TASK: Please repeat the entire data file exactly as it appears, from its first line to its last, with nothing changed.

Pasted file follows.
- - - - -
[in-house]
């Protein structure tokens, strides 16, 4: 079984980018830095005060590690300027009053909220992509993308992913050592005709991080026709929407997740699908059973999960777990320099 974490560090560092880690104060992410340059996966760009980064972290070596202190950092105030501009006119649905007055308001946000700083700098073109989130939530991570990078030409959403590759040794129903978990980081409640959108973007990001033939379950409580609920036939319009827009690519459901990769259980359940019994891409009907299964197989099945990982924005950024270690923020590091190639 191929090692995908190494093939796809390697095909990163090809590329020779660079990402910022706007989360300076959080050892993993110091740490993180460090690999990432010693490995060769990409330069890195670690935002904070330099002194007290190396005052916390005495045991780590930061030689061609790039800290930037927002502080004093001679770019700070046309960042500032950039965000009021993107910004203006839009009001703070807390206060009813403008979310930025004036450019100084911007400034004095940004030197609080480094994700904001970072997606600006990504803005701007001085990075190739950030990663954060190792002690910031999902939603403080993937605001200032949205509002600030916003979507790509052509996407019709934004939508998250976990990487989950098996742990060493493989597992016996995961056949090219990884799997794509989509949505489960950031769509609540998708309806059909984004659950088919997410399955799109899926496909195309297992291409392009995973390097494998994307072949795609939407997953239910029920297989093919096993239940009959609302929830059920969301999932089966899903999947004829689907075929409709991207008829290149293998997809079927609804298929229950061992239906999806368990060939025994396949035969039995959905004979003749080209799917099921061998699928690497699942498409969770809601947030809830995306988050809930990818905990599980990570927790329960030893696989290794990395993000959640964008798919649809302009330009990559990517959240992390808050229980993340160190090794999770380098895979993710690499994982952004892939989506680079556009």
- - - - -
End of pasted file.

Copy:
[in-house]
């Protein structure tokens, strides 16, 4: 079984980018830095005060590690300027009053909220992509993308992913050592005709991080026709929407997740699908059973999960777990320099 974490560090560092880690104060992410340059996966760009980064972290070596202190950092105030501009006119649905007055308001946000700083700098073109989130939530991570990078030409959403590759040794129903978990980081409640959108973007990001033939379950409580609920036939319009827009690519459901990769259980359940019994891409009907299964197989099945990982924005950024270690923020590091190639 191929090692995908190494093939796809390697095909990163090809590329020779660079990402910022706007989360300076959080050892993993110091740490993180460090690999990432010693490995060769990409330069890195670690935002904070330099002194007290190396005052916390005495045991780590930061030689061609790039800290930037927002502080004093001679770019700070046309960042500032950039965000009021993107910004203006839009009001703070807390206060009813403008979310930025004036450019100084911007400034004095940004030197609080480094994700904001970072997606600006990504803005701007001085990075190739950030990663954060190792002690910031999902939603403080993937605001200032949205509002600030916003979507790509052509996407019709934004939508998250976990990487989950098996742990060493493989597992016996995961056949090219990884799997794509989509949505489960950031769509609540998708309806059909984004659950088919997410399955799109899926496909195309297992291409392009995973390097494998994307072949795609939407997953239910029920297989093919096993239940009959609302929830059920969301999932089966899903999947004829689907075929409709991207008829290149293998997809079927609804298929229950061992239906999806368990060939025994396949035969039995959905004979003749080209799917099921061998699928690497699942498409969770809601947030809830995306988050809930990818905990599980990570927790329960030893696989290794990395993000959640964008798919649809302009330009990559990517959240992390808050229980993340160190090794999770380098895979993710690499994982952004892939989506680079556009």